It might seem as though every new Windows laptop has a bright, glossy touchscreen. After all, Windows 8 is a touch-centric operating system, and Intel requires any notebook powered by a fourth-generation Core processor to have a touchscreen. The hulking desktop-replacement models that gamers gravitate to, on the other hand, rarely have this feature. That omission has two reasons: First, gamers prefer to use wired mice or gamepads. Second, large touchscreens are expensive.
Acer's Aspire V3 (model V3-772G-9402) isn't necessarily a gaming machine, but it does have a 17.3-inch display (with resolution of 1920 by 1080 pixels) and a powerful discrete graphics processor. Acer describes it as a "versatile entertainment powerhouse," and its $1100 price tag puts it in budget territory for people who don't mind lugging an 8-pound machine.
The absence of an SSD suppressed the Acer Aspire V3's overall benchmark performance numbers compared with the pricier Toshiba Qosmio. But its Haswell-class Core i7 processor and 12GB of memory helped it beat the older Asus VivoBook. (Click to enlarge image.)
It's powered by one of Intel's fastest fourth-generation Core (aka Haswell) processors, the Core i7-4702MQ; 12GB of DDR3/1600 RAM; and Nvidia's third-fastest discrete mobile GPU, the GeForce GTX 760M. But Acer skimps on storage by equipping the machine with just a 500GB, 5400-rpm hard drive. That component choice explains the Aspire V3's somewhat unimpressive Notebook Worldbench 8.1 score of 177.
While that score marks the Aspire V3 as 77 percent faster than our reference machine, the Asus VivoBook S550CA, pricier gaming notebooks have delivered scores well north of 400. But when you look at some of the gaming benchmark results that go into that composite score, the Aspire V3 looks a little better. With Dirt Showdown and BioShock Infinite at resolution of 1024 by 768 pixels and visual quality set to low, it delivered very playable frame rates of 65.6 and 69.7 frames per second respectively.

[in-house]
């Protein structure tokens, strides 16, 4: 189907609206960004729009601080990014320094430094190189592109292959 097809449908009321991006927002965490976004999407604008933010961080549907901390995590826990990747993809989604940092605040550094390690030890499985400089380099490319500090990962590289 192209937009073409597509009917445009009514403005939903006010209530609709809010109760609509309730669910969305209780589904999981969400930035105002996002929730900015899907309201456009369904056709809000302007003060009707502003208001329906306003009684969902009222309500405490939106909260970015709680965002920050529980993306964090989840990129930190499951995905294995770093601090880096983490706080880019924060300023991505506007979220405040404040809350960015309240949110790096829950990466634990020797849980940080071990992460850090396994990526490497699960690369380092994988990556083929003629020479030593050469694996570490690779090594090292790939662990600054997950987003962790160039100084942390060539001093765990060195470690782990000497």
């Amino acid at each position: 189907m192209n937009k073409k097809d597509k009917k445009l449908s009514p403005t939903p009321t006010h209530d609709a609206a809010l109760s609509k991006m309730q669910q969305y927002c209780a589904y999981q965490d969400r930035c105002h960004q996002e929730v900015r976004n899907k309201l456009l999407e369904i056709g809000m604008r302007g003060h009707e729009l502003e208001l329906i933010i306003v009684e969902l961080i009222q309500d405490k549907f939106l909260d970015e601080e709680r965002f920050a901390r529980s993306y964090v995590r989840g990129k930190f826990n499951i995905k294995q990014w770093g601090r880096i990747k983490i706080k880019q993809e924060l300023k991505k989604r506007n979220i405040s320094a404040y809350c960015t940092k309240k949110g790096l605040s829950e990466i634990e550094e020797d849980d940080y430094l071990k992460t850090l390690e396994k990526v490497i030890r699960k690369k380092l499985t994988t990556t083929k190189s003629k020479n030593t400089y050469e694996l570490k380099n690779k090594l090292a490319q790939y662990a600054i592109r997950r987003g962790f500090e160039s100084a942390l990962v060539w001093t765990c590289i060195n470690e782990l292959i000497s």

Spend an additional $800 to buy something like Toshiba's $1900 Qosmio X75, on the other hand, and you'll experience those games at 119.7 and 165.3 frames per second respectively (and at lower--but playable--frame rates at higher resolutions).
The Aspire V3 is an attractively designed, well-built machine constructed mostly from plastic, but with a finish that looks like brushed aluminum. Its island-style keyboard is well spaced, includes a numeric keypad, and delivers very good tactile feedback. But if you like to play in the dark, you won't like the fact that it's not backlit.
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